Today, we will share our in-depth review of Tod’s driving mocs; features of the shoes, the pros and cons and if I think they’re worth $495 or not.
History Of Tod’s
What is today known as Tod’s was founded in Italy in the 1920s by Filippo Della Valle as a small shoemaking
It was a moccasin style construction shoe with rubber pebble nub sole. The leather wasn’t that high-quality so he decided to bring it back to Italy, refine the design, and make it part of their shoe line. It quickly became their signature model, Il Gommino. Shortly after the shoe was in production, Diego Della Valle smartly gifted a pair to Gianni Agnelli which was recognized as a style icon; he liked the shoe and he wore it on TV which really boosted the sales.
In 1984, Diego Della Valle decided to change the name to make it more Anglo-American sounding and so it became JP Tod’s. The company once again changed their name to just Tod’s, dropping the JP in 1997. In the 80s and 90s, Tod’s is particularly getting a reputation for casual driving mocs, it was their shoe. Iconic superstars such as Princess Diana helped
Today, unlike many other luxury brands, Tod’s owns and maintains all of their manufacturing facilities that enabled them to withstand going offshore to lower production countries and it’s their way of keeping up the parent promise of made in Italy and quality. If you look at it from a brand name perspective, they did an excellent job. The Tod’s umbrella includes brands like Hogan, Fay, or Roger Vivier. Of course, all of their companies produce more than 2 million pairs of shoes a year and they actually grew throughout the last recession in 2009. Today, it’s a billion dollar company.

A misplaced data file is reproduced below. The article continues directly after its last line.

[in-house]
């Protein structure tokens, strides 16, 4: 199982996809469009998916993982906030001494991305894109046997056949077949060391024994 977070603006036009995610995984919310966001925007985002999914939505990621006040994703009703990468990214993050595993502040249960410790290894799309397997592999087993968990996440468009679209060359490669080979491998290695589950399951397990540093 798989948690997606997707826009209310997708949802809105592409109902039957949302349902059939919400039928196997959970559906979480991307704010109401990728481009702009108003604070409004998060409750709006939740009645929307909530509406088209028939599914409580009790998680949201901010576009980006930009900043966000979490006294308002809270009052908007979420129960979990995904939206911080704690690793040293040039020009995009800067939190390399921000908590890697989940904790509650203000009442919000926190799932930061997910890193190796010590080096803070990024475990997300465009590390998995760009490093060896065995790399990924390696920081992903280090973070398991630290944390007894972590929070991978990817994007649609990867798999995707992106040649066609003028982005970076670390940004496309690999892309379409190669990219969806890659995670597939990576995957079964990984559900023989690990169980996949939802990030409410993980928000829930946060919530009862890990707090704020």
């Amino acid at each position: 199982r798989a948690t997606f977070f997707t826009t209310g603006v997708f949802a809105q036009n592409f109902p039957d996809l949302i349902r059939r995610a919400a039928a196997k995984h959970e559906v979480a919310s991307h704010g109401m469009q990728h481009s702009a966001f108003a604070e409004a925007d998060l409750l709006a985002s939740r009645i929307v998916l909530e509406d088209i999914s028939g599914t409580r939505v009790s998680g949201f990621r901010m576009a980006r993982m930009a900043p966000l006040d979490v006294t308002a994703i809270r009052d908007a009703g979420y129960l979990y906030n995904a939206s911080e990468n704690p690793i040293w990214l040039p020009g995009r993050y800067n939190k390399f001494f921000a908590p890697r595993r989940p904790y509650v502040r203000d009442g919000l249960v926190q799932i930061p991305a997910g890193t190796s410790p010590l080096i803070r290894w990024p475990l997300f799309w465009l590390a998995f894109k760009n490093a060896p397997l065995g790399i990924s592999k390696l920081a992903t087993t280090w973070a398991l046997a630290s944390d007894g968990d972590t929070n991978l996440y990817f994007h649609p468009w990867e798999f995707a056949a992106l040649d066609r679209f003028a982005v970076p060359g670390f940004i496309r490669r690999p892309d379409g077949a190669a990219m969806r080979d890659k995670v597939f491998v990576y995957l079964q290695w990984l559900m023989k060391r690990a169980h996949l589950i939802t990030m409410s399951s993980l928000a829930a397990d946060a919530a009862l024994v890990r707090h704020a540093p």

A Closer Look At The Shoe…
The model we have here is called Laccetto Gommino and it retails for $495 in the US. It is of course made in Italy but other than the fact that it has some laces, leathers, and rubber nub sole, there’s really not much more information on their website. Considering, it’s almost $500 expensive, I find that quite disappointing personally because they don’t say anything about the construction, the leather used, whether it’s cowhide or calf hide, and as a consumer who’s educated, I would like to know that information.
From the outside, it is not a true 100% moccasin construction. The shoe has the characteristic rubber pebble nubs that allow the shoe the same flexibility as it would be with an all leather sole. At the same time, it lasts longer than a just leather sole moccasin. Of course, the lifespan is still shorter compared to a regular men’s dress shoe with a leather sole or rubber sole. It’s a very unstructured shoe, it has no heel cap and no toe cap and is thus very comfortable to wear. You can see it’s made for driving because the rubber pebbles go up all the way to the heel because when you drive, that’s where you need the grip.
Because $495 is quite a bit of money for just a driving shoe, a lot of men also wear them as casual shoes, especially during the summer. The problem is without the structured heel cap and toe cap, they’re not ideal for walking. They get bigger and the leather sole wears out a lot faster.
The one we ordered comes in a nice blue and I think it’s made of a shrunken calf leather or cowhide, again, nothing’s mentioned on the website but if you take a closer look, you can see it has somewhat of a scotch grain texture but it’s not achieved by embossing it but simply by shrinking the leather. I find it’s quite nice and it’s also a little more durable than suede leather which is also something they offer.
The moc seam in the front of the shoe is supposedly done by hand, whenever you do that, taking the leather and sewing it into something three-dimensional, you get vertical lines. Because we have a shrunken leather, you see even more pronounced lines that are vertical. The shoe is also leather lined seemingly with an undyed leather that doesn’t color off especially when you wear it bare feet during the summer.
It’s really nothing special on the inside and for the price, I would have hoped for a bit more contrast or something interesting. The insole is covered with one piece of leather lining and underneath, you can find a rubber wedge that is a little